I’m not talking about bans. As far as I know, _nobody_ in Norway at the moment is talking about banning speech.

  6. Frank says:

    I just discovered your blog.

    This is a great piece of writing Björn – I learned a lot. These counterjihadist ideas are tricky for a sane person to follow, and this was a great help. Thanks and keep up the good work.

  7. Even says:

    I might be mistaken, but the way I read you is that no (word-based) criticism could or should be uttered (be it right wing or left wing), because criticism ultimately can lead to violence. You probably don’t mean it, but that’s the way one can interpret what you’re saying.

    But then – is that how one define a democracy?

    In the words of Brians believers in the film “life of Brian”, after Brian says “Fuck off”: “Oh Lord, How shall we fuck off?”

    • “I might be mistaken, but the way I read you is that no (word-based) criticism could or should be uttered (be it right wing or left wing), because criticism ultimately can lead to violence. ”

      Yes, you’re mistaken. 😉

      I’m talking about the difference between saying “all Muslim immigration should stop because we’re unable to integrate them into our culture” and “our politicians are traitors who secretly conspire with Arab leaders to turn Europe in Eurabia, and the result will be a civil war with the Muslims”.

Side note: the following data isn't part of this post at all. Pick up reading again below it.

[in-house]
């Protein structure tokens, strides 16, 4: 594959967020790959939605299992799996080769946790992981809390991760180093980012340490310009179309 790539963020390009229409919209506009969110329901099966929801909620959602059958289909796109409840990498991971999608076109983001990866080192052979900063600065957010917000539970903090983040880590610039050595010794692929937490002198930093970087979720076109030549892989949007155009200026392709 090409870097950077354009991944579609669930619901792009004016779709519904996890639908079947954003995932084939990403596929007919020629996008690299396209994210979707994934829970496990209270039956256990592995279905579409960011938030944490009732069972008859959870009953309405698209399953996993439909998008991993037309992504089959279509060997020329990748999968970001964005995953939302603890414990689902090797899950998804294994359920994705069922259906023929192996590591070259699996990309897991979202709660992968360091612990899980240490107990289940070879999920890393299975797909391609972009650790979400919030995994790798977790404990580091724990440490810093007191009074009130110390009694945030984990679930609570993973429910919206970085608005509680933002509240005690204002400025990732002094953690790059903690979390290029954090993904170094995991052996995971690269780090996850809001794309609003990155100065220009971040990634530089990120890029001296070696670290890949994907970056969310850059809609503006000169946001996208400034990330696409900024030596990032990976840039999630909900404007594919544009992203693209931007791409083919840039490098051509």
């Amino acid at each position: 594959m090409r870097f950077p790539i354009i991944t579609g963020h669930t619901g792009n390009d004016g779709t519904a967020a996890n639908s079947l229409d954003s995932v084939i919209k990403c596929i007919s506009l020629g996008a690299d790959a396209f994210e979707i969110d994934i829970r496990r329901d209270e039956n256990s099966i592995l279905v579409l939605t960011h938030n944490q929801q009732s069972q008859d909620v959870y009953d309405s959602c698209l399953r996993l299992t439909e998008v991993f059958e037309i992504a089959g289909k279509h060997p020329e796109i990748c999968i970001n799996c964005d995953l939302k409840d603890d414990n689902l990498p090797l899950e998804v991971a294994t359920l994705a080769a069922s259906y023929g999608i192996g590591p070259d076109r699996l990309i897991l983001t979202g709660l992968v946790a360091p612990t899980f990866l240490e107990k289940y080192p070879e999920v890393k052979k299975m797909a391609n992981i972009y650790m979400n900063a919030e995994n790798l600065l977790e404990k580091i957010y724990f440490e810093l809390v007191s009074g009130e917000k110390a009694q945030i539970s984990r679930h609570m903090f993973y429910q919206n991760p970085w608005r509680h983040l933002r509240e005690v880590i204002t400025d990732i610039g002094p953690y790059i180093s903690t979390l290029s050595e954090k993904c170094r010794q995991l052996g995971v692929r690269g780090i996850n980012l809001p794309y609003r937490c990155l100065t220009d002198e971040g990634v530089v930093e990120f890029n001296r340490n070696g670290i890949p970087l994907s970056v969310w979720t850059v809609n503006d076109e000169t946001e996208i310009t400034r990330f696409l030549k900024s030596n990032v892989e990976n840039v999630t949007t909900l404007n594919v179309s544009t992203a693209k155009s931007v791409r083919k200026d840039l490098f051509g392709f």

8. Fnurkel says:

    I’m politically to the left of the Norwegian labour party and certain of my friends would readily be stigmatised as “anarchist commie hippies” by right wing conservatives (whom I, at best, usually consider as “xenophobic misantropes”..sometimes worse…).

    I, not suprisingly, completely agree with you call for a more moderate and nuanced debate within the anti-islamic bloggosphere (and other fora). You need only to read some of the comments on this page. But my consent runs deeper. To the point that I have to admit that your critisism is just as valid towards the political left I often consider myself to be a part of.

    Too many preach for their own “congretations” and find, through them, justification for dualism (or merely comfort in their own ignorance).

    Nuanced rethorics and respectfull attention to political opponents is a healthy reaction to Breiviks actions. No matter the politicial conviction, he attacked us all!

    I’m touched by your essay and, although I probably would have to fight urges to shout at you, I would happily sit down and listen to your points of view.

    Yours,

    Fnurkel